I misheard it too. The first pronunciation ends so abruptly that it sounds like a glottal stop: the same closure that interrupts the voice and airflow in 'uh-oh' and 'uh-uh'. The vowel length is just long enough to make me think that the speaker is trying to avoid that confusion. Since in AmE the voiceless dental stop /t/ is usually articulated as a glottal stop [ʔ] it's easy to interpret [nʌmnʌʔ] as a surface representation of /nʌmnʌt/. In order to make his interpretation clear, young Master Mishra (from West Lafayette!) makes sure to aspirate the /t/ for [nʌmnʌtʰ].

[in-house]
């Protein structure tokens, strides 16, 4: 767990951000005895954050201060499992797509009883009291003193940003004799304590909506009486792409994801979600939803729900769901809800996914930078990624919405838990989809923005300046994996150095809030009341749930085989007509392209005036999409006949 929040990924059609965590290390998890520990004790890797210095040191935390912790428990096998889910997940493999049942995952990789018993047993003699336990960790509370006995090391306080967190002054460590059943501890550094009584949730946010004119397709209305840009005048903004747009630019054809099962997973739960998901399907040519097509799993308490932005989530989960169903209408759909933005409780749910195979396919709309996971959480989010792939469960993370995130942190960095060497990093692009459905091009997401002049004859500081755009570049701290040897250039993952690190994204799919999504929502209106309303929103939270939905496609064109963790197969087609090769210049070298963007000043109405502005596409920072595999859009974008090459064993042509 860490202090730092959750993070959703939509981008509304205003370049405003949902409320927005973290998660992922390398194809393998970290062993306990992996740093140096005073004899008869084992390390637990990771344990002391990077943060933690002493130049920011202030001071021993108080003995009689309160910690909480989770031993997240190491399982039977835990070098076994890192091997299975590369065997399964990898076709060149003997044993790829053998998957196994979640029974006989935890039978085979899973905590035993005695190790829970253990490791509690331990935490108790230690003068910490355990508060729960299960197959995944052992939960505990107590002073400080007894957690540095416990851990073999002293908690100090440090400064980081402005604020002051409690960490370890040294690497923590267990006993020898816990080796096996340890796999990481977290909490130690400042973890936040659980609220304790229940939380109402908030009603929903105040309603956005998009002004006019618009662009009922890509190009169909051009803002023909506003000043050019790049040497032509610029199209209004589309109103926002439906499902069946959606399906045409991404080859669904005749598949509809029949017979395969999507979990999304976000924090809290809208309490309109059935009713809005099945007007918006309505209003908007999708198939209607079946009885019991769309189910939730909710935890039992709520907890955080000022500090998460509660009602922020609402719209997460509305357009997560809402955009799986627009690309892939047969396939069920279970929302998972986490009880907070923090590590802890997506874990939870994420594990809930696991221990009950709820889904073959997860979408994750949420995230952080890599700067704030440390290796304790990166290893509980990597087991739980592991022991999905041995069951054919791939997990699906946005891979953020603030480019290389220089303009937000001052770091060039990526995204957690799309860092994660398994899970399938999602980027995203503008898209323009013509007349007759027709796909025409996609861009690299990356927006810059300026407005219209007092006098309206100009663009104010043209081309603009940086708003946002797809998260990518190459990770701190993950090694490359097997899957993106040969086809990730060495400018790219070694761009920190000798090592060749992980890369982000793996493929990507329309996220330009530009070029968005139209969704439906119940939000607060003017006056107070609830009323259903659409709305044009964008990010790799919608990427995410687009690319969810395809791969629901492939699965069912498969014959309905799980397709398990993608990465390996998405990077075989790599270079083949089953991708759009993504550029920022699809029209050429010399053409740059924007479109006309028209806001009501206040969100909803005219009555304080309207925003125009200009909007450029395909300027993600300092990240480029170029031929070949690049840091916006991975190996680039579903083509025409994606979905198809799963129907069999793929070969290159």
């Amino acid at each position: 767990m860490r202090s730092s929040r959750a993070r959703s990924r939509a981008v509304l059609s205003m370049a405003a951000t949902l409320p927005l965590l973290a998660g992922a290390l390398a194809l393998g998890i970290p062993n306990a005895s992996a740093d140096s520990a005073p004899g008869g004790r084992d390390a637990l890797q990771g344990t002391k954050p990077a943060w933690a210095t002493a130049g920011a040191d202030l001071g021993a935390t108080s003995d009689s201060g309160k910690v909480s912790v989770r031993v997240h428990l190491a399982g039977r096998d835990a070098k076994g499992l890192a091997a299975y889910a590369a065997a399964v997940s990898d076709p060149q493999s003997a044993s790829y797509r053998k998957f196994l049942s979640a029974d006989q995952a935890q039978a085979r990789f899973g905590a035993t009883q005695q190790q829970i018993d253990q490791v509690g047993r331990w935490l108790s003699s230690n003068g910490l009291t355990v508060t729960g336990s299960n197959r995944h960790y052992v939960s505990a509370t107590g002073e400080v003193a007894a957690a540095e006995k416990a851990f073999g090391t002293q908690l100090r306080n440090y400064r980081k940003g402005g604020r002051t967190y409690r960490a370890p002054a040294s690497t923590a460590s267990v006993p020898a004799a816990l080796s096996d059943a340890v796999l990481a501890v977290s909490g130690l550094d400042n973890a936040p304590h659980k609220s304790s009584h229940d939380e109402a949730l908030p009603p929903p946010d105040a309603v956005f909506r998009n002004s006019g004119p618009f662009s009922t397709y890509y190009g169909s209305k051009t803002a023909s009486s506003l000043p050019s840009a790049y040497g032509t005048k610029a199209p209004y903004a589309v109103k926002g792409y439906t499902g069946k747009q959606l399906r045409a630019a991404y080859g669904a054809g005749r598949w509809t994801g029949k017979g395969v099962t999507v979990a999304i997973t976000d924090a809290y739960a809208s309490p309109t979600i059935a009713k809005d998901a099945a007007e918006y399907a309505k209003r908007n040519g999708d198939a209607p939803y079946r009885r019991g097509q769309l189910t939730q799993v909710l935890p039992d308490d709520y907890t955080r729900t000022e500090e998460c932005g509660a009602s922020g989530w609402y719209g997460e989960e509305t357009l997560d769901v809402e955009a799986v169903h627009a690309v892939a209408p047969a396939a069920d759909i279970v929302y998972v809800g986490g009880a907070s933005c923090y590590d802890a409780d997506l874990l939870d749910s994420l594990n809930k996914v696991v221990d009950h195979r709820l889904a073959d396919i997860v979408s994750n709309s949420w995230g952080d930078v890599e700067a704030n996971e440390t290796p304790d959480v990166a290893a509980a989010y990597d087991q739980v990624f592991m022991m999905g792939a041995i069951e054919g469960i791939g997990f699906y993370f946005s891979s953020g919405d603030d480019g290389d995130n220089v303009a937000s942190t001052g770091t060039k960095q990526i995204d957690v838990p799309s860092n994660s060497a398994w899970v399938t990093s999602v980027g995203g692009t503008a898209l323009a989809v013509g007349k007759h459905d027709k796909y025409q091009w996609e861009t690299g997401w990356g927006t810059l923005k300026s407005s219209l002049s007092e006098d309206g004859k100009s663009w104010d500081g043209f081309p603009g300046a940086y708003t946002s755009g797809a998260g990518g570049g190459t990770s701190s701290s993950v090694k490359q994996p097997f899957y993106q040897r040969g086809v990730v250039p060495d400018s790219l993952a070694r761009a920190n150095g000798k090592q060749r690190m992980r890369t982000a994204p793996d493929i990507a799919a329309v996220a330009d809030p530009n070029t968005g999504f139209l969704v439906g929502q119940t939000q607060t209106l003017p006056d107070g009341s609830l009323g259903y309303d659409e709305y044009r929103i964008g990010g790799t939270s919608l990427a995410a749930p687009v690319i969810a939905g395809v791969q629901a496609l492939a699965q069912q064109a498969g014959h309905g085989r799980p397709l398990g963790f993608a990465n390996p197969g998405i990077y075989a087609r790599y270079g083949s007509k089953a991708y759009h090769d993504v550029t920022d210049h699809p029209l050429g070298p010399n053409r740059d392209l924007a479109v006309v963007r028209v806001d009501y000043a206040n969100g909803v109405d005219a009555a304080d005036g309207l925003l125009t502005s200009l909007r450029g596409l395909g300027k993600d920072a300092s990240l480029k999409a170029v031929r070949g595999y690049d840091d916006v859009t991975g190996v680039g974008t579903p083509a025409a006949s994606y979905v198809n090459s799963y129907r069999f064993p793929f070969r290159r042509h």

(Hat tip Jon)